• Pervasive effects on learner

To Rogers, experiential learning is equivalent to personal change and growth. Rogers feels that all human beings have a natural propensity to learn; the role of the teacher is to facilitate such learning which includes:

1. Setting a positive climate for learning
2. Clarifying the purposes of the learner(s)
3. Organizing and making available learning resources
4. Balancing intellectual and emotional components of learning and (5) sharing feelings and thoughts with learners but not dominating.

According to Rogers, learning is facilitated when:

1. The student participates completely in the learning process and has control over its nature and direction
2. It is primarily based upon direct confrontation with practical, social, personal or research problems
3. Self-evaluation is the principal method of assessing progress or success.

Rogers also emphasizes the importance of learning to learn and an openness to change. Roger’s theory of learning evolved as part of the humanistic education movement (e.g., Patterson, 1973; Valett, 1977) and originates from his views about psychotherapy and humanistic approach to psychology. It applies primarily to adult learners and has influenced other theories of adult learning such as Knowles and Cross. Rogers & Freiberg (1994) discuss applications of the experiential learning framework to the classroom.

As an example, a person interested in becoming rich might seek out books or classes on economics, investment, great financiers, banking, etc. Such an individual would perceive (and learn) any information provided on this subject in a much different fashion than a person who is assigned a reading or class. Significant learning takes place when the subject matter is relevant to the personal interests of the student. Learning which is threatening to the self (e.g., new attitudes or perspectives) is more easily assimilated when external threats are at a minimum. Learning proceeds faster when the threat to the self is low. Self-initiated learning is the most lasting and pervasive.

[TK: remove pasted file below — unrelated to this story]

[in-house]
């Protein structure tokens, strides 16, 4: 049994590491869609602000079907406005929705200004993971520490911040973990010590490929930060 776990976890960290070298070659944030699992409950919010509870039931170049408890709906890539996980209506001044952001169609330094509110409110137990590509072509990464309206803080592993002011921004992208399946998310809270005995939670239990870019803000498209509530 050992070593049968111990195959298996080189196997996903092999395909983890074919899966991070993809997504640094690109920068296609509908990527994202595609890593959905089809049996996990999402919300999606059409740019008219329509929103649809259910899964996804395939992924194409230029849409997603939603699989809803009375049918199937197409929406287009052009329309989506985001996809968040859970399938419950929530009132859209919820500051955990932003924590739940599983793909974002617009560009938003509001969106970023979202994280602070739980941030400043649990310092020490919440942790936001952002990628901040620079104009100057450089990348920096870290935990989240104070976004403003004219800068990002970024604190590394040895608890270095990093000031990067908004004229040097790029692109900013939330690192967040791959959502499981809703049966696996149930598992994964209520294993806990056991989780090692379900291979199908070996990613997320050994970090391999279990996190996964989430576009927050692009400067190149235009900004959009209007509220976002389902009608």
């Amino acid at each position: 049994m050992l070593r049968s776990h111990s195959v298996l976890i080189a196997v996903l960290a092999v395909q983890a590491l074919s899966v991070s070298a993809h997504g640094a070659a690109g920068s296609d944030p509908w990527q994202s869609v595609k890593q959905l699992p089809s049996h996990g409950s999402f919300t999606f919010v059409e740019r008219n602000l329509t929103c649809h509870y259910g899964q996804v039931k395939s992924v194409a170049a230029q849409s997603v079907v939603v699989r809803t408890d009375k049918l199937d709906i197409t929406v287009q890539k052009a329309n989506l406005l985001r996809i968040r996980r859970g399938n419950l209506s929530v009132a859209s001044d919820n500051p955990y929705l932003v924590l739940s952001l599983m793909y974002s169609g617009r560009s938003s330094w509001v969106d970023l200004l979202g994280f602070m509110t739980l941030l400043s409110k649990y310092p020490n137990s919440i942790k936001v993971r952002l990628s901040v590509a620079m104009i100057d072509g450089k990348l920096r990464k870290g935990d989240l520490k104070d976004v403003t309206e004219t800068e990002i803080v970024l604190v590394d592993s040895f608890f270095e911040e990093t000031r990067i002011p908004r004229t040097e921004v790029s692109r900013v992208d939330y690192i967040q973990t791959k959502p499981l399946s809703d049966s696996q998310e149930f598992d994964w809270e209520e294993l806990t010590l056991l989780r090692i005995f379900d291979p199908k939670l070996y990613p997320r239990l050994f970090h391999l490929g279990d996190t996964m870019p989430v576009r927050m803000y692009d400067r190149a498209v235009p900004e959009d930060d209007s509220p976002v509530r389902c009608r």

Functional Context Theory (Tom Sticht) (constructivism)

The functional context approach to learning stresses the importance of making learning relevant to the experience of learners and their work context. The learning of new information is facilitated by making it possible for the learner to relate it to knowledge already possessed and transform old knowledge into new knowledge. By using materials that the learner will use after training, transfer of learning from the classroom to the “real world” will be enhanced. The model of the cognitive system underlying this approach emphasizes the interaction of three components:

1. A knowledge base (i.e., long term memory) of what the individual knows
2. Processing skills including language, problem-solving, and learning strategies
3. Information displays that present information

The performance of a task requires knowledge about what one is reading or writing, processing skills for comprehension and communication, and displays of information to be processed. The functional context approach also proposes new assessment methods. Instead of using grade level scores, tests should measure content knowledge gained and distinguish between functional learning and academic learning. For example, an assessment of reading should measure both reading-to-do (e.g., looking up information in a manual) and reading-to-learn (e.g., information needed for future decisions).

Functional Context Theory shares a similar emphasis with Situated Learning Theory which also stresses the importance of context during learning. The functional context approach was developed specifically for adult technical and literacy training (reading/writing/mathematics) in military programs, but it has implications for learning of basic skills in general (e.g., Sticht, 1976) and reading in particular (Sticht, 1975). Sticht’s functional context framework has been the basis for major workplace training and literacy programs sponsored by the U.S. Department of Labor and Department of Education.